Gilt-bronze figure of Padmapani


British Museum

British Museum

Buddhism was introduced to China before AD 65, though it was only during the Six Dynasties period (221-598) that it began to flourish, with the central Asian invaders who took over northern China embracing it as the official religion.Small portable objects of worship were important in spreading Buddhism and were produced in great numbers. It is known that when Buddhist monks arrived in China, they brought with them doctrines and small sculptures. This figure of the bodhisattva Padmapani, or the 'Lotus-Bearer', a manifestation of Avalokiteshvara, was a popular deity in early Chinese Buddhism, who listened to people's outcry for help. The stiff, rather rough figure reflects the influence from the art of the Northern Wei dynasty (386-535). The mandorla with the fierce fire design, and the flame-like robes are also seen in Northern Wei sculpture.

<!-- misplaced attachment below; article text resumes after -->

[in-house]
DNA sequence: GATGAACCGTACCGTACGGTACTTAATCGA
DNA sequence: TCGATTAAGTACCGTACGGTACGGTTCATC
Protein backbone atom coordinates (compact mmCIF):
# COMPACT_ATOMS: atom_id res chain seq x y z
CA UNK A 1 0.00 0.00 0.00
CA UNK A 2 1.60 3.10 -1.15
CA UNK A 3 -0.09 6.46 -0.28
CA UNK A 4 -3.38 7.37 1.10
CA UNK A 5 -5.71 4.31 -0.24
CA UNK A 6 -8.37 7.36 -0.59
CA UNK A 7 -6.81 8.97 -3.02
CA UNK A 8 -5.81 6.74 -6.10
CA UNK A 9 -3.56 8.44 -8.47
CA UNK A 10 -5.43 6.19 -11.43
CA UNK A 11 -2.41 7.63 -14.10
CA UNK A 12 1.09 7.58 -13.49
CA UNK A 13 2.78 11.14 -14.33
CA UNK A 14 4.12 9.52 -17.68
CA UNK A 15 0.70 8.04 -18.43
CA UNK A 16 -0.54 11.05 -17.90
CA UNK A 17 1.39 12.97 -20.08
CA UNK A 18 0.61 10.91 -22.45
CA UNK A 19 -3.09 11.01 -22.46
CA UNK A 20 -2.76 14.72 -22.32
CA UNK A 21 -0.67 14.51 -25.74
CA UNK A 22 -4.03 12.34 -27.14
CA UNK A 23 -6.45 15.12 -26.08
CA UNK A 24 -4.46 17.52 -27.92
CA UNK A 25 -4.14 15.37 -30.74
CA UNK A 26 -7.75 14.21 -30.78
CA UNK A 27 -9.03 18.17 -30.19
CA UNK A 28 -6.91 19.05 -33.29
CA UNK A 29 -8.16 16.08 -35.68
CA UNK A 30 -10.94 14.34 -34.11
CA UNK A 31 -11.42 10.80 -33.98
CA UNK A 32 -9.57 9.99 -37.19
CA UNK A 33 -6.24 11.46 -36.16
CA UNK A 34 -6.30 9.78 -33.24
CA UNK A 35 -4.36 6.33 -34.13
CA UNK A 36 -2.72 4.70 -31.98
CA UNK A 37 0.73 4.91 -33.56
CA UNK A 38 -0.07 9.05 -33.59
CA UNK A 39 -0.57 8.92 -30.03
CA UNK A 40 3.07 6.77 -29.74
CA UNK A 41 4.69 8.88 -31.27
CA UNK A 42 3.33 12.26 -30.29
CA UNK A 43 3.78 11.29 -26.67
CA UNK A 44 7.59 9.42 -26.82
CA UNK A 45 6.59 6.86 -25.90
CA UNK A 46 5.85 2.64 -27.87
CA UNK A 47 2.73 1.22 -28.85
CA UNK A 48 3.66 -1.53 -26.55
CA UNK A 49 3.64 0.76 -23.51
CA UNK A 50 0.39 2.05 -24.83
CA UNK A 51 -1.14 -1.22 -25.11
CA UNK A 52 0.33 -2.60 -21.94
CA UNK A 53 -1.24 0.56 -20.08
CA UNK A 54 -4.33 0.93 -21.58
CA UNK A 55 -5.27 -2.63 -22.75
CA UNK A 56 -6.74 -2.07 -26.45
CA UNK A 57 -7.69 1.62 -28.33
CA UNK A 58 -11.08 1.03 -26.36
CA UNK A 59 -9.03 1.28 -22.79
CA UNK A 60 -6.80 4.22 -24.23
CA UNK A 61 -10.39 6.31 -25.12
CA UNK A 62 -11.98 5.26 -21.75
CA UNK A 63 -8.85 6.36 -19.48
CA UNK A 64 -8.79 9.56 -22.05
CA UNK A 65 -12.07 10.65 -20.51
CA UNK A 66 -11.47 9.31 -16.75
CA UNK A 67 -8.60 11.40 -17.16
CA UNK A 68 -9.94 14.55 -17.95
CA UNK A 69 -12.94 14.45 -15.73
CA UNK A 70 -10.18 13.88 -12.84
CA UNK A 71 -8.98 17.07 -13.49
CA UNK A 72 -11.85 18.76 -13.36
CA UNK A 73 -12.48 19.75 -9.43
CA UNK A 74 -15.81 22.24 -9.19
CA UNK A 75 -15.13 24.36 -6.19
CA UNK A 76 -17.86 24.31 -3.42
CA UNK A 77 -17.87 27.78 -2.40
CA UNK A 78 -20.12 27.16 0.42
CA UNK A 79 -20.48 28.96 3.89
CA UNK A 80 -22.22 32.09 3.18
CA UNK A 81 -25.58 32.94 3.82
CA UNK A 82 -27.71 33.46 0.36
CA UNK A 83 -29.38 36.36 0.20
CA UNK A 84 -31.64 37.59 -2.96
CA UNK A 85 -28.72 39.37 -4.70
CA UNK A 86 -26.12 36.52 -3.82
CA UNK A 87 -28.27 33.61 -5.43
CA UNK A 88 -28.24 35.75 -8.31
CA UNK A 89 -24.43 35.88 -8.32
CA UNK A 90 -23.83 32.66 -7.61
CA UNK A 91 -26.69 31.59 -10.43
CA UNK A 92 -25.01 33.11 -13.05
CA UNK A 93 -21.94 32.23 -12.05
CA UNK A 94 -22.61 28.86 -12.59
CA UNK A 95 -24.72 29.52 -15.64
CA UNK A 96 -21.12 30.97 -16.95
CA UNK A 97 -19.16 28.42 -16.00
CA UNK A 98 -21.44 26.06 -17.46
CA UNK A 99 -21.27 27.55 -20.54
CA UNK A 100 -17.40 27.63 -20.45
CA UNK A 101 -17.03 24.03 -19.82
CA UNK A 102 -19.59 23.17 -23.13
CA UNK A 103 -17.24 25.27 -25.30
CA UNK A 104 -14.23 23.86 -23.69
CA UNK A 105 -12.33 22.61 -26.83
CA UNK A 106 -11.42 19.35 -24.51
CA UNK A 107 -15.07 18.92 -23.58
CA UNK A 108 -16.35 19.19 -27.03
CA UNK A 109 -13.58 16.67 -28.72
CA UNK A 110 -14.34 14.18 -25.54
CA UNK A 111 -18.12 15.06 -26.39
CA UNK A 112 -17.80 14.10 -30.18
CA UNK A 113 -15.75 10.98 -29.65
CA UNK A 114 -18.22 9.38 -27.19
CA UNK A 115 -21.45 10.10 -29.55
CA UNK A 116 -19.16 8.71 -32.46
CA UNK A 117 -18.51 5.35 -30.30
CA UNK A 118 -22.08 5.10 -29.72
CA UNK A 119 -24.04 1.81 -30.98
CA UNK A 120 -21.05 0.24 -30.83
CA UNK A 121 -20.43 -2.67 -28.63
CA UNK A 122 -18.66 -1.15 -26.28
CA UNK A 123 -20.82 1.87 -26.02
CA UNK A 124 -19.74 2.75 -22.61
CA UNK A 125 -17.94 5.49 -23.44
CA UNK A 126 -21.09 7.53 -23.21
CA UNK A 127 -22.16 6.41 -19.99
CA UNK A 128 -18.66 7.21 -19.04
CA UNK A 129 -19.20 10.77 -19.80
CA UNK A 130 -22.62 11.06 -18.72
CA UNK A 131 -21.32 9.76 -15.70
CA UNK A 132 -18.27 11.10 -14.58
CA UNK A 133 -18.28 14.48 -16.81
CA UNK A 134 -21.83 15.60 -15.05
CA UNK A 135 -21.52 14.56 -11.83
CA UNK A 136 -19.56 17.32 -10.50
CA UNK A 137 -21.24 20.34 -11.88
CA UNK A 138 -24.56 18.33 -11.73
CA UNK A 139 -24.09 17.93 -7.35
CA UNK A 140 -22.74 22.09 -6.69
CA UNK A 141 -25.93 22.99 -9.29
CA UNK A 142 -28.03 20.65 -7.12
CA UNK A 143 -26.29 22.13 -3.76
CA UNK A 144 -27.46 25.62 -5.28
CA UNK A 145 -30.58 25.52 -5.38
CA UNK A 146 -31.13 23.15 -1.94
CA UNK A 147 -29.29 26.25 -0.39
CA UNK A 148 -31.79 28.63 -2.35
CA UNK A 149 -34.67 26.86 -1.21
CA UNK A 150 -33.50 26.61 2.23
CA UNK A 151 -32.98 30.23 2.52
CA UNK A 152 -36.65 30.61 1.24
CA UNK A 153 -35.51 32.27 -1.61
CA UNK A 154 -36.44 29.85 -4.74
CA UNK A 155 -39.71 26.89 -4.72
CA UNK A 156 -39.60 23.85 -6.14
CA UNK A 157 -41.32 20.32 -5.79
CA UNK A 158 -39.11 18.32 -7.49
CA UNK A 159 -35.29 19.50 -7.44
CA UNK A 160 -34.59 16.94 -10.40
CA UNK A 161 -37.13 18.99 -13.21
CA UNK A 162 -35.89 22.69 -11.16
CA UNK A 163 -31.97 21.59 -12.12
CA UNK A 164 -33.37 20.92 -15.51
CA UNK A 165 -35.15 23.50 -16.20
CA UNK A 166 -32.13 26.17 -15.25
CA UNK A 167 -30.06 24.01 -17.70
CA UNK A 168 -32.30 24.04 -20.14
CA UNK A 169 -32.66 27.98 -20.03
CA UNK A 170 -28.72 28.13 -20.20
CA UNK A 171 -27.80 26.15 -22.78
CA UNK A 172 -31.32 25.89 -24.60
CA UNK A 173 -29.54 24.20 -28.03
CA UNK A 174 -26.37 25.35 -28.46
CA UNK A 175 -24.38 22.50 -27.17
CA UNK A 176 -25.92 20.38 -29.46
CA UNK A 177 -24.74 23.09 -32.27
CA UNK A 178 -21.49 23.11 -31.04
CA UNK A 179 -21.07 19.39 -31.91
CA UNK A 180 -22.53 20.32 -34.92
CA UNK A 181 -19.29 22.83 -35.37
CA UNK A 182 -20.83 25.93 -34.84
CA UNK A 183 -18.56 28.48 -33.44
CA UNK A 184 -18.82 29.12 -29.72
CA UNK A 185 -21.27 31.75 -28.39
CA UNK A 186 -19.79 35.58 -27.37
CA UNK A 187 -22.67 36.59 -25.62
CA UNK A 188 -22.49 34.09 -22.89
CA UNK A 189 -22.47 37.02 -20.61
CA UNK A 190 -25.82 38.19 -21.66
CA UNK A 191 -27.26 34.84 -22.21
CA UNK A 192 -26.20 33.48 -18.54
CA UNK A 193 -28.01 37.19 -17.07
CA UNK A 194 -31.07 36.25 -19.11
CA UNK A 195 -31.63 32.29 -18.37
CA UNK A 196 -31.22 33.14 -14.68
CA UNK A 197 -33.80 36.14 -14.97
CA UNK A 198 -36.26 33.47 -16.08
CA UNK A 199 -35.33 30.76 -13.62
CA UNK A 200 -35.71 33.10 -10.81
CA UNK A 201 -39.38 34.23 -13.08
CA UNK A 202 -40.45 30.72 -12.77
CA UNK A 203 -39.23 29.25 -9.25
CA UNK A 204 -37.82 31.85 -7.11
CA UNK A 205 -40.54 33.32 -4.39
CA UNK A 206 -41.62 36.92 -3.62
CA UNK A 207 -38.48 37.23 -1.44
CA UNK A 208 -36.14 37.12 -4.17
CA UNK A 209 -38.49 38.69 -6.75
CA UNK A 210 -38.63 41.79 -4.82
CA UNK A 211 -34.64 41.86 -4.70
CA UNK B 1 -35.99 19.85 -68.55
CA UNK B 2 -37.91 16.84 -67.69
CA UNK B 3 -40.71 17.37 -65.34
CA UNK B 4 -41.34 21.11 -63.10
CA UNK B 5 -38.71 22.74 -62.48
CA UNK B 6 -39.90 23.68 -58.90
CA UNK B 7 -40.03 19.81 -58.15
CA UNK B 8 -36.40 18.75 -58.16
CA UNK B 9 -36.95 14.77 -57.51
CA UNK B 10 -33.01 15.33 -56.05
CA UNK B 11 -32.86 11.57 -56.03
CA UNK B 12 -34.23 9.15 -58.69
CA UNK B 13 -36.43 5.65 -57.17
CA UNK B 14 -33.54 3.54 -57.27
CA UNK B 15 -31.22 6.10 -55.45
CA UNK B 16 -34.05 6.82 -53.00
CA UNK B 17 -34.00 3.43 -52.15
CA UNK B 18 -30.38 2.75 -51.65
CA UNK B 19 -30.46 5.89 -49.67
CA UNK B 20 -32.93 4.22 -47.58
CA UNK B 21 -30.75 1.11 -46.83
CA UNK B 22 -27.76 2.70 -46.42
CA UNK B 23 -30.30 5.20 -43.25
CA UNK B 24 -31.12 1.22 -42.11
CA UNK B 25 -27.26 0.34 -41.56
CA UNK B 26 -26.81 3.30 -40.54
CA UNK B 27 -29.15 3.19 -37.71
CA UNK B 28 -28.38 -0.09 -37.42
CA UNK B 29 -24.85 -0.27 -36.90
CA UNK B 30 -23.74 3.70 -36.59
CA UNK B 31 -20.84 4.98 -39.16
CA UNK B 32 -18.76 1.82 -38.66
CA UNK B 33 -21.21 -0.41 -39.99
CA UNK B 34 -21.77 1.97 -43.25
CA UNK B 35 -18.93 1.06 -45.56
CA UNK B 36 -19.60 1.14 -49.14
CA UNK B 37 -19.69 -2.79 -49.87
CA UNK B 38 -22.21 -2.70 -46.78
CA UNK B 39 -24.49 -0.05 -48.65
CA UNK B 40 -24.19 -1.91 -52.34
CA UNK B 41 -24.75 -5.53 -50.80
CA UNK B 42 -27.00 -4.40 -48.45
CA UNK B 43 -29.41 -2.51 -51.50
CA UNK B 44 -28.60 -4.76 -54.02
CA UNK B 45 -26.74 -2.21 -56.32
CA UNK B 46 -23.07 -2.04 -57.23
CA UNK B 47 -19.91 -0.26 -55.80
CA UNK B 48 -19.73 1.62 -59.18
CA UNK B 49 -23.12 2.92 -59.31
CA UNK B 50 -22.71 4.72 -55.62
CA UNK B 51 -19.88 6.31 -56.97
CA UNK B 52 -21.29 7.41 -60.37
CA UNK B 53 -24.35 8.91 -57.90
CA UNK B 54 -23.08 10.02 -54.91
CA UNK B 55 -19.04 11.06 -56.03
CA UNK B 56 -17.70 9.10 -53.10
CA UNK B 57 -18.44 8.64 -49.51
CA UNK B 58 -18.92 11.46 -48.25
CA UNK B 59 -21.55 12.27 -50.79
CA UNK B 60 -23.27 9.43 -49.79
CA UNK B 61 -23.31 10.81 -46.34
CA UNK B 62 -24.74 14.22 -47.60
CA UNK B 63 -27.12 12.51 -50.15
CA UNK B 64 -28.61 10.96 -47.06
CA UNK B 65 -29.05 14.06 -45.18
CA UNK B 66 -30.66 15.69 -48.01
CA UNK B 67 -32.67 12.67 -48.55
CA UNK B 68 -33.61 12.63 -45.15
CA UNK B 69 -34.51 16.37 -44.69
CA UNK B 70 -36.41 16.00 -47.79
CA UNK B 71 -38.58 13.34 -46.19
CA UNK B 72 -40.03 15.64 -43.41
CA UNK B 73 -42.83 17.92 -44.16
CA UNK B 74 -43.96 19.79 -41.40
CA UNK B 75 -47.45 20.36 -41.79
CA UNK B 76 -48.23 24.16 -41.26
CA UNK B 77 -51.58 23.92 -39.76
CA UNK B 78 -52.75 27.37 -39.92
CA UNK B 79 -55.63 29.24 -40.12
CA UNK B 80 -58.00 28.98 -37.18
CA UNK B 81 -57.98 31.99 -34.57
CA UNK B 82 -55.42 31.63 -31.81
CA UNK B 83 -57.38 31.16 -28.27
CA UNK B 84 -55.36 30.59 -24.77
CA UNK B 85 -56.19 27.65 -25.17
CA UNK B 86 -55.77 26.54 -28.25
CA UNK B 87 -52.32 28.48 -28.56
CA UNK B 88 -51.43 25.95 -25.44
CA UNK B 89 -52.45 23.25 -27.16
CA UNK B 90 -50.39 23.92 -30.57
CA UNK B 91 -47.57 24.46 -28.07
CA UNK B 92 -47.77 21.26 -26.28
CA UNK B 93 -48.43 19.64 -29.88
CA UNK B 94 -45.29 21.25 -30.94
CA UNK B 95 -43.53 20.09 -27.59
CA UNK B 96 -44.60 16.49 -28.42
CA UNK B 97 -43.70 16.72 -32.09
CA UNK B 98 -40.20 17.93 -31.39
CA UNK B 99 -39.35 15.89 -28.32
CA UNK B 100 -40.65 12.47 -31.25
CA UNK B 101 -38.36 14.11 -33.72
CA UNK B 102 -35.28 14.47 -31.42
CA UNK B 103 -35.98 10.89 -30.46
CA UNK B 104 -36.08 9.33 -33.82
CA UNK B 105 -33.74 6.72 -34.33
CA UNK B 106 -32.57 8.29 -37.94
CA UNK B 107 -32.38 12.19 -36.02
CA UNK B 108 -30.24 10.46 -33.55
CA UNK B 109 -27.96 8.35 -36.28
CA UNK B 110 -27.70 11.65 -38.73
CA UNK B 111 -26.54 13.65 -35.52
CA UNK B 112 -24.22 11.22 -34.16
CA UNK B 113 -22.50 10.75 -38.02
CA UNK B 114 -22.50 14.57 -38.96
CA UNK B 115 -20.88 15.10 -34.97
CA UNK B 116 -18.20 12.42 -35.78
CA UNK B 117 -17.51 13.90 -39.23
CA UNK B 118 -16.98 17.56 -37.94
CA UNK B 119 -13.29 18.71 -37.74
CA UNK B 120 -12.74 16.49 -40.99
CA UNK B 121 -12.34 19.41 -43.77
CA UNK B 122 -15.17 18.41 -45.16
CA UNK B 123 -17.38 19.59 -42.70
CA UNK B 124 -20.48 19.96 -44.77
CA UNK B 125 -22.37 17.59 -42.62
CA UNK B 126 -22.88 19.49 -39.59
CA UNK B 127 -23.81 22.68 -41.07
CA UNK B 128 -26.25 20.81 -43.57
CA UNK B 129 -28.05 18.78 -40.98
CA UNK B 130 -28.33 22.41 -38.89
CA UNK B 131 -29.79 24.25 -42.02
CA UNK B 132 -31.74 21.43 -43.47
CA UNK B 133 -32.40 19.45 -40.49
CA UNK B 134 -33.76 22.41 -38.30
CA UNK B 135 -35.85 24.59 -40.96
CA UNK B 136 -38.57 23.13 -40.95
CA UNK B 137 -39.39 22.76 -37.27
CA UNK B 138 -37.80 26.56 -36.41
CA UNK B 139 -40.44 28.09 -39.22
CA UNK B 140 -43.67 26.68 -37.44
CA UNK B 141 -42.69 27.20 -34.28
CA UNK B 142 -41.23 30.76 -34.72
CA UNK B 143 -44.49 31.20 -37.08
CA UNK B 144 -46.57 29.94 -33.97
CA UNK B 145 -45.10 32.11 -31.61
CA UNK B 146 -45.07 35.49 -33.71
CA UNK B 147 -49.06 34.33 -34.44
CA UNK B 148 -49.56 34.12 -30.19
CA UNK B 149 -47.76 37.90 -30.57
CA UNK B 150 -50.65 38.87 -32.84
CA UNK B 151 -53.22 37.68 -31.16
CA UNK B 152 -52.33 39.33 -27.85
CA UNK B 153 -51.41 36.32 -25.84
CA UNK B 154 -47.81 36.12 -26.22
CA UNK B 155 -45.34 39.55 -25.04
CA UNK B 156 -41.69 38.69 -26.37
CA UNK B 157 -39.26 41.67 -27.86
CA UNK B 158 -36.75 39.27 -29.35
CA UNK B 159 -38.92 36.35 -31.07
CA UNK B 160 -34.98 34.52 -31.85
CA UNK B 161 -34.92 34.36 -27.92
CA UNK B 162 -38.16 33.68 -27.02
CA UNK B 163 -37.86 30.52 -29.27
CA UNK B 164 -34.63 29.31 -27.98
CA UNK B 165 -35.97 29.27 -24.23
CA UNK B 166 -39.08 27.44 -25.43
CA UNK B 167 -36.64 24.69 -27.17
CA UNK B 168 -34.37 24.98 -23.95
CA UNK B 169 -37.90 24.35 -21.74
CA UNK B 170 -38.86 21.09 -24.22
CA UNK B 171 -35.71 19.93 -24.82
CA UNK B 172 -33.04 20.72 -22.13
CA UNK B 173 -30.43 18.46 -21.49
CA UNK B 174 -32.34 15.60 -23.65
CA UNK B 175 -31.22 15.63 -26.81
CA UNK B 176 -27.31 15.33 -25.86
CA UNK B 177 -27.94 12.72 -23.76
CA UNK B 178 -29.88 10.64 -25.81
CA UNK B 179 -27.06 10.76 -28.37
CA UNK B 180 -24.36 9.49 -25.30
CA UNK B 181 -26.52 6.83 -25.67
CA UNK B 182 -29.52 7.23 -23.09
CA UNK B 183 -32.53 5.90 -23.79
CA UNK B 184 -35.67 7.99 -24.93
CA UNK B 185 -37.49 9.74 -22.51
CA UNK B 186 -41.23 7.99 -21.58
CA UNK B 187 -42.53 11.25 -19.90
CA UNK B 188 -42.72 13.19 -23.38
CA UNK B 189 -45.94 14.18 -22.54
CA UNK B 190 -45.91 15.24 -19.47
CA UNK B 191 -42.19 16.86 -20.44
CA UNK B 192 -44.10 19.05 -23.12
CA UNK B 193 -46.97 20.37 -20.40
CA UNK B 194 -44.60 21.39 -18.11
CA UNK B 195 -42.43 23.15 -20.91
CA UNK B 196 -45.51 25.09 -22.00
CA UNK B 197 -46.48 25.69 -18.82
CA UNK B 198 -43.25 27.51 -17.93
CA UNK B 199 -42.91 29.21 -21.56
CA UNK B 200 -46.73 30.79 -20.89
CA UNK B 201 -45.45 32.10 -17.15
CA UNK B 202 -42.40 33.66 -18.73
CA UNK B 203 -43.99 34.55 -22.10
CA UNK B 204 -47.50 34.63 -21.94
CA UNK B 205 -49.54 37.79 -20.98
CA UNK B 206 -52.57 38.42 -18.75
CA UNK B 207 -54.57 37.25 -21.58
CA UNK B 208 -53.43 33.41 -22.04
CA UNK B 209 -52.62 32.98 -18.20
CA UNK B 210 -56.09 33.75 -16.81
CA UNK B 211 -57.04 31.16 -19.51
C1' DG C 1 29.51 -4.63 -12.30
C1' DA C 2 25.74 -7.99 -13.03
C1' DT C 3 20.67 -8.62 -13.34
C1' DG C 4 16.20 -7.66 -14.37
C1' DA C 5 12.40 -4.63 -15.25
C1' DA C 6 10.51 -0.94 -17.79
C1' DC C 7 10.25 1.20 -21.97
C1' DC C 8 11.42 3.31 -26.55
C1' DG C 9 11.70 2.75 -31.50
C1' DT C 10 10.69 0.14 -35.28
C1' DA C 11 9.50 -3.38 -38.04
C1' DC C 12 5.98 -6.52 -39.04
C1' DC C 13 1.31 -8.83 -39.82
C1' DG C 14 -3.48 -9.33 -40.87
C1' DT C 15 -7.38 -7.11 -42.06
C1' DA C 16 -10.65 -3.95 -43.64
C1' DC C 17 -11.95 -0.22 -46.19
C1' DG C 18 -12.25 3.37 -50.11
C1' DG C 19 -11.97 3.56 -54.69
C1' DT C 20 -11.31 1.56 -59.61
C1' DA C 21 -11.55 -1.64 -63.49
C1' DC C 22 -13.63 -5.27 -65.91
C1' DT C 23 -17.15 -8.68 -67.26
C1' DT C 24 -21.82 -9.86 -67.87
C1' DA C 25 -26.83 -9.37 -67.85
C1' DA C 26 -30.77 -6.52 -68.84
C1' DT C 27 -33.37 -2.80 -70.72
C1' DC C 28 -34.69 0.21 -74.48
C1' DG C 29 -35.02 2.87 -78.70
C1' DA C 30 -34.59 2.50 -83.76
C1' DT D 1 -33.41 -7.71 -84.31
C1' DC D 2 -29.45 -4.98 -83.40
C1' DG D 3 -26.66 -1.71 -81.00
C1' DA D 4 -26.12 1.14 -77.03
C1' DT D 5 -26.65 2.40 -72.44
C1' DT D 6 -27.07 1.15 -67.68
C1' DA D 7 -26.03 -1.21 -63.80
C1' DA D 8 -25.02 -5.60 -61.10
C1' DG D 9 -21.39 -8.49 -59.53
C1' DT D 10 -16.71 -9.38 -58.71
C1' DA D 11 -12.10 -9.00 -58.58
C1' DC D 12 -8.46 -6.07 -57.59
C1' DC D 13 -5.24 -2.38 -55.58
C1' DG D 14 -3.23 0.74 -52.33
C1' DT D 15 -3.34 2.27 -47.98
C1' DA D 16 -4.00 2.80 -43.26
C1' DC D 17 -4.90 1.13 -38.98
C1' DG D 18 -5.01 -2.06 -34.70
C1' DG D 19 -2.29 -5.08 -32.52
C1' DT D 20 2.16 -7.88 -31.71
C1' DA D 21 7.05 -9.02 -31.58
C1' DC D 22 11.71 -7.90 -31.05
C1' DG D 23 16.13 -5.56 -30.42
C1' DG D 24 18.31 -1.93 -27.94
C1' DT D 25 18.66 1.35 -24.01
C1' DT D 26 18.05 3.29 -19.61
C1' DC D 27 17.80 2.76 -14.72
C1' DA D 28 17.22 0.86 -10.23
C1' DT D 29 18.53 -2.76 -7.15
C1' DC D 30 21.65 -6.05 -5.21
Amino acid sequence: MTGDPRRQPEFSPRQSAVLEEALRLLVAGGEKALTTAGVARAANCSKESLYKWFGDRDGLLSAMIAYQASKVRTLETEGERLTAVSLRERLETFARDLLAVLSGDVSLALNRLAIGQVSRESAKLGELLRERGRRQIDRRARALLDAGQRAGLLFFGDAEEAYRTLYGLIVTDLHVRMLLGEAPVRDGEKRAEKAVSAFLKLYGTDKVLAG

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  • Title: Gilt-bronze figure of Padmapani
  • Date Created: 471/471
  • Physical Dimensions: Height: 25.00cm
  • External Link: British Museum collection online
  • Technique: gilded; engraved; cast
  • Subject: bodhisattva
  • Registration number: 1958,0428.1
  • Production place: Made in China
  • Place: Found/Acquired China
  • Period/culture: Northern Wei dynasty
  • Material: bronze; gold
  • Copyright: Photo: © Trustees of the British Museum
  • Acquisition: Donated by Brooke Sewell, P T


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